Understanding, Supporting, and Creating Curriculum Pathways for Industrial Automation Careers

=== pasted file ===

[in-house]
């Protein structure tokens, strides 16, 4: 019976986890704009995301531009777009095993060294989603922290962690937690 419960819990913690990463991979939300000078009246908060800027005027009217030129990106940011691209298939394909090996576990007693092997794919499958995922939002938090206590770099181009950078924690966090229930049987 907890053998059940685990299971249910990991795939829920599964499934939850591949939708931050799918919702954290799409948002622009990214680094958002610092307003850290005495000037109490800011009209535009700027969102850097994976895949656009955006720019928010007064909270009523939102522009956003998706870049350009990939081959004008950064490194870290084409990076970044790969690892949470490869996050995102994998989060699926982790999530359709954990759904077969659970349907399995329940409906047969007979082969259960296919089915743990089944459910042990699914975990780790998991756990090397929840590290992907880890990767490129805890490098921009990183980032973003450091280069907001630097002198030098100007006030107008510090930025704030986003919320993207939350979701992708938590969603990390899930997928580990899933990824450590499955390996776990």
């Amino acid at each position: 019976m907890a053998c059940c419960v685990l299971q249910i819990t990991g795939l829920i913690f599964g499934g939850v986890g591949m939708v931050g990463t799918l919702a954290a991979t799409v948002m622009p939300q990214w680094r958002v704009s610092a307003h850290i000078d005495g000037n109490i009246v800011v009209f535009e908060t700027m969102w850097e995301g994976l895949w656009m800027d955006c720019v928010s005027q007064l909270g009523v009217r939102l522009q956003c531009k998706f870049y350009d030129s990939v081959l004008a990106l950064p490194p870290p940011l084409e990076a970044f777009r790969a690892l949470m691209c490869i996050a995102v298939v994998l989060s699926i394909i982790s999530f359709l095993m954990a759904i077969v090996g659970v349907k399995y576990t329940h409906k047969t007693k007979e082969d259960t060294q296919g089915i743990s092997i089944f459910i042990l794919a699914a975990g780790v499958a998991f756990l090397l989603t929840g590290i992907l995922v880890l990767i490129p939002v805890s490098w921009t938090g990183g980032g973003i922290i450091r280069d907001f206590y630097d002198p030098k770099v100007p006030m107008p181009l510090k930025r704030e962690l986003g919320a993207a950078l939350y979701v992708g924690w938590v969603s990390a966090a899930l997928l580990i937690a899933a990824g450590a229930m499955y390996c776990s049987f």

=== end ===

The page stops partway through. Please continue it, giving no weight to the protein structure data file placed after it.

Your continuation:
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This project is supporting and creating curriculum pathways to increase the number of qualified technicians in the areas of operation, troubleshooting, design and integration of automated manufacturing systems (industrial automation). The curriculum pathways include a series of courses and learning experiences that equip students for a successful career in automated systems and industrial automation. The project is developing career pathways that lead from high school to the workforce, using web technologies to make industrial automation education more accessible.Intellectual Merit:Many curriculum articulation efforts have focused on establishing dual credit programs for general academic subjects or on particular types of technology, such as mechatronics and robotics. There has been relatively little emphasis on automated systems education or establishing dual credit programs in industrial automation that begin at the high school level. To overcome this shortcoming the project is: 1) assessing industry workforce needs and skill sets in the area of industrial automation, 2) identifying gaps and inefficiencies that affect students'' ability to smoothly transition from high school to two or four-year college to jobs in industry, 3) developing curriculum pathways and articulation agreements to efficiently prepare students to enter the workforce, 4) developing tools (e.g., web-accessible automated systems and virtual learning environments) to make hands-on learning experiences more accessible to learners with limited instructional resources, and 5) pilot-testing the tools within three clusters consisting of (at least) one high school, one two-year college, and one four-year college.Broader Impacts:The project is helping provide U.S. companies with technicians and engineers who have a deeper understanding of industrial automation concepts, and who are better prepared to adapt to changes in production goals, automation processes and organizational restructuring. The partnering institutions are working with a significant number of underrepresented minority students and the propagation plans are providing further opportunities for students from all backgrounds to learn the concepts associated with system integration.The project is further contributing to rural technician education, by engaging two-year college participants from west Texas to work in the wind and solar energy industries. Since there has been relatively little emphasis on automated systems workforce preparation, the project is creating model career pathways from high school to the workforce and using web technologies to make industrial automation education more accessible to all. The project''s focus on automated manufacturing to benefit the energy industry is helping address the global priority on the critical shortage of highly qualified workers to positively impact the nation and its related economy.